If you have .Net 4.0 or higher you can do it this way by using a
int maxBufferCap = 500;
= new BlockingCollection<MagicalObject>(maxBufferCap);
foreach (MagicalObject magicalObject in this.Collection.GetConsumingEnumerable())
foreach line will sleep if there is no data in the buffer, it will also automatically wake it self up when something is added to the collection.
The reason I set the max buffer is if your producer is much faster than the consumer you may end up consuming a lot of memory as more and more objects get put in to the collection. By setting up a max buffer size as you create the blocking collection when the buffer size is reached the
Add call on the producer will block until a item has been removed from the collection by the consumer.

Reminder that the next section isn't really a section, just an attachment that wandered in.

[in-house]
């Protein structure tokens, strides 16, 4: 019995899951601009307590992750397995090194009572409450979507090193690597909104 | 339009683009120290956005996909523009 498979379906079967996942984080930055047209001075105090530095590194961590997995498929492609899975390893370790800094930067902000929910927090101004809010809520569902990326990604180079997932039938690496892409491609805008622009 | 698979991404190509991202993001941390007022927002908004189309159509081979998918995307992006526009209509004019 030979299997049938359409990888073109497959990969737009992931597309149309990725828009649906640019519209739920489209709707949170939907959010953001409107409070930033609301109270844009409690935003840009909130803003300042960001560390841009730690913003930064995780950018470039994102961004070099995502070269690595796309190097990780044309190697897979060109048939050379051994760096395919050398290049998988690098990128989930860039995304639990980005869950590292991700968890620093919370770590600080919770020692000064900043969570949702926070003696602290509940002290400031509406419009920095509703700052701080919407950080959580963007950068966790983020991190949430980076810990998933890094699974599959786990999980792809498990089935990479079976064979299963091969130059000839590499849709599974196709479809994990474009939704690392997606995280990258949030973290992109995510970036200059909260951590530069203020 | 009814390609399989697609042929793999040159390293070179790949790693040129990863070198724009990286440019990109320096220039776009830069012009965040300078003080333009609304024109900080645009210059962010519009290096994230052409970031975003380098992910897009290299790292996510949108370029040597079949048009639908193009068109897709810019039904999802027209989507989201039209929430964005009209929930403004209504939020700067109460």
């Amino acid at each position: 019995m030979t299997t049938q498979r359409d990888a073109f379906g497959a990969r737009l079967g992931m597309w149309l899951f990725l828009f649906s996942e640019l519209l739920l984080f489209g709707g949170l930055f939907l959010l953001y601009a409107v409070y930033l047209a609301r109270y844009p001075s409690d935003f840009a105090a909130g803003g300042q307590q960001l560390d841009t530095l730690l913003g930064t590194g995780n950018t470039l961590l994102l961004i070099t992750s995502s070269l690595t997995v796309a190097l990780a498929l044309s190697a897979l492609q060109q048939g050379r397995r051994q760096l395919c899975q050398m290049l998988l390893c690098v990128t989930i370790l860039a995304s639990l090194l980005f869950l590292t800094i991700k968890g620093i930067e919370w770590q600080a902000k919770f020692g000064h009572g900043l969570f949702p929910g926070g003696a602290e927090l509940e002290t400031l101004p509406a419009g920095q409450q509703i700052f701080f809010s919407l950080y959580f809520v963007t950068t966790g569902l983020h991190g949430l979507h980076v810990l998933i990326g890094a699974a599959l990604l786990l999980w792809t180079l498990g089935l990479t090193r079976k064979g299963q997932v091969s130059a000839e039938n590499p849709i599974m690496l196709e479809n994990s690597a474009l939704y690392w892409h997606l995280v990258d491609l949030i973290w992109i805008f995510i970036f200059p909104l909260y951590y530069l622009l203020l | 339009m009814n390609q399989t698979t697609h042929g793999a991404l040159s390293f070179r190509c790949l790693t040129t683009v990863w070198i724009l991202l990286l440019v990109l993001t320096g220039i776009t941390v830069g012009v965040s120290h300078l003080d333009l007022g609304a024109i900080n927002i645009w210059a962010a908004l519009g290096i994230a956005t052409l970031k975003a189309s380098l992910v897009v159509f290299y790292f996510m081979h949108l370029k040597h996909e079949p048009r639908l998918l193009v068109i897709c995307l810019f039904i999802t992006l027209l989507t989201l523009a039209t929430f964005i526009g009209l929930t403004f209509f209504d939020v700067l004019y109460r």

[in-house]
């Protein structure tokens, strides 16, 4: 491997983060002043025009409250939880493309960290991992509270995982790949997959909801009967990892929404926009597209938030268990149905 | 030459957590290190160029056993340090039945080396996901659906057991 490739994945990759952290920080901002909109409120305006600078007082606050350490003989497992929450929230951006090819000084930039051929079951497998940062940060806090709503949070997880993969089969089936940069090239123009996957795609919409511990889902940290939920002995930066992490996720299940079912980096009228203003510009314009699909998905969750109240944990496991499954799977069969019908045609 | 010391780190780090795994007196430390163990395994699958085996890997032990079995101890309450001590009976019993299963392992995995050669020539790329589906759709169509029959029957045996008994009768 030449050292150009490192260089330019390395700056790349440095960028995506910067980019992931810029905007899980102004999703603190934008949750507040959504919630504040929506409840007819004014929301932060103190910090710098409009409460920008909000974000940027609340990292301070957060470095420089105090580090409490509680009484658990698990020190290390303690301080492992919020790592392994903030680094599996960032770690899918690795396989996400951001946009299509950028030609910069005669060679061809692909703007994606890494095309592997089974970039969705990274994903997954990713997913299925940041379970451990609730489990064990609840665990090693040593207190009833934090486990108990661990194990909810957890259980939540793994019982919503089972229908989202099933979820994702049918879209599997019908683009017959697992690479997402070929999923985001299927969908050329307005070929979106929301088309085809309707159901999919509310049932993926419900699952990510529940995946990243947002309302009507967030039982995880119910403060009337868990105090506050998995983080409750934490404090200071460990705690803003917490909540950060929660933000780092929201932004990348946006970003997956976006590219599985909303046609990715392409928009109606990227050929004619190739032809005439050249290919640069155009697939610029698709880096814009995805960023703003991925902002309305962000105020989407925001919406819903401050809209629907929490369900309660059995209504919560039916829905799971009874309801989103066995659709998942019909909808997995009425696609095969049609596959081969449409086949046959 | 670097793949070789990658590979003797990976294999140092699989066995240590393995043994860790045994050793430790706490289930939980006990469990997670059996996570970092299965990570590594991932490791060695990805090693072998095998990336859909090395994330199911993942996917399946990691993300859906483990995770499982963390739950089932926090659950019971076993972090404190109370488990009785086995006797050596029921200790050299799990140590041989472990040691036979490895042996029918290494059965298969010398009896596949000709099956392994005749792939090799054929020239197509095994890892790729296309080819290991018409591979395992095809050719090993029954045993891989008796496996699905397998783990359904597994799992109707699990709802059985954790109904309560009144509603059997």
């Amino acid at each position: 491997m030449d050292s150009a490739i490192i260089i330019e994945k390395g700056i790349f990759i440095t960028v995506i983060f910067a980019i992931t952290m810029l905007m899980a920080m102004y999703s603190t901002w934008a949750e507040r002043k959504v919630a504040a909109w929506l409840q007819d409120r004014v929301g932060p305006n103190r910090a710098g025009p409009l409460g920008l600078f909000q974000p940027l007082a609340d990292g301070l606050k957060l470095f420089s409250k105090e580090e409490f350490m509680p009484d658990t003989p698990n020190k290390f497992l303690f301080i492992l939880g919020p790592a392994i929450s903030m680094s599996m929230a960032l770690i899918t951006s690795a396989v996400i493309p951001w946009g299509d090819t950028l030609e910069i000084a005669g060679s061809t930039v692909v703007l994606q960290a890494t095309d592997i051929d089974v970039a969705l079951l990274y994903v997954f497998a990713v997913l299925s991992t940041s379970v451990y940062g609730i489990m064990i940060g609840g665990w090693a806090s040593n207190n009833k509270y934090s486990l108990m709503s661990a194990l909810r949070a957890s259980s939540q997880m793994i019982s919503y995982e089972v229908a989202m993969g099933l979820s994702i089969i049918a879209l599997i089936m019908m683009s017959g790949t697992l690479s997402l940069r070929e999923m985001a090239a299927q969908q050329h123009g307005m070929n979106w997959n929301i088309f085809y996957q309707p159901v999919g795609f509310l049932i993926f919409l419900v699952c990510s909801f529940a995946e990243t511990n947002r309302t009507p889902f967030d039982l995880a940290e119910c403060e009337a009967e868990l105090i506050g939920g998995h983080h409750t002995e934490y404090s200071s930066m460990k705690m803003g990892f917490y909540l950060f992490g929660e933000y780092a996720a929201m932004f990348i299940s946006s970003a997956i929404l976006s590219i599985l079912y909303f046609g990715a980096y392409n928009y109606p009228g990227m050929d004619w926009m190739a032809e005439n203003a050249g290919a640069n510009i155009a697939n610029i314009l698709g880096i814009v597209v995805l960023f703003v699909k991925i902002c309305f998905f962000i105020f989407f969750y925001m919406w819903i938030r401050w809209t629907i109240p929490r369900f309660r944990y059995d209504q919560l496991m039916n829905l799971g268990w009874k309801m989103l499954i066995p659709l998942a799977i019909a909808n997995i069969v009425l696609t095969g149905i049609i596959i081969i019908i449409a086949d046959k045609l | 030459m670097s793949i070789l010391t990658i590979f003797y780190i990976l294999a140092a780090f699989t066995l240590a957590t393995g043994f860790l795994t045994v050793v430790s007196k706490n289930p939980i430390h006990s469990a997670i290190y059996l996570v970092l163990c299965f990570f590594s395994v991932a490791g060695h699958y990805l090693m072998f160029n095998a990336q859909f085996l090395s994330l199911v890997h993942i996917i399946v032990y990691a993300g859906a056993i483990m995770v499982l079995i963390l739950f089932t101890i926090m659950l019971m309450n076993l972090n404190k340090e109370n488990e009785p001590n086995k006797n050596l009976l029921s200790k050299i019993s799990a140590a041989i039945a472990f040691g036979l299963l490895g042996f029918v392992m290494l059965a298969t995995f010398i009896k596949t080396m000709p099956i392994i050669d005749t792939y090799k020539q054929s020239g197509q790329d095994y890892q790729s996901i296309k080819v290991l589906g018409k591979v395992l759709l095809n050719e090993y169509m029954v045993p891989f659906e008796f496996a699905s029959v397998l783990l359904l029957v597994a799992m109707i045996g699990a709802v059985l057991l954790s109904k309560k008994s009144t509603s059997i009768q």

Another bonus of the
BlockingCollection class is it can have as many producers and consumers as you want, it does not need to be a 1:1 ratio. If
DoSomthing supports it you could have a
foreach loop per core of the computer (or even use
Parallel.ForEach and use the consuming enumerable as the data source)
//This assumes the method signature of DoSomthing is one of the following:
// Action<MagicalObject, ParallelLoopState>
// Action<MagicalObject, ParallelLoopState, long>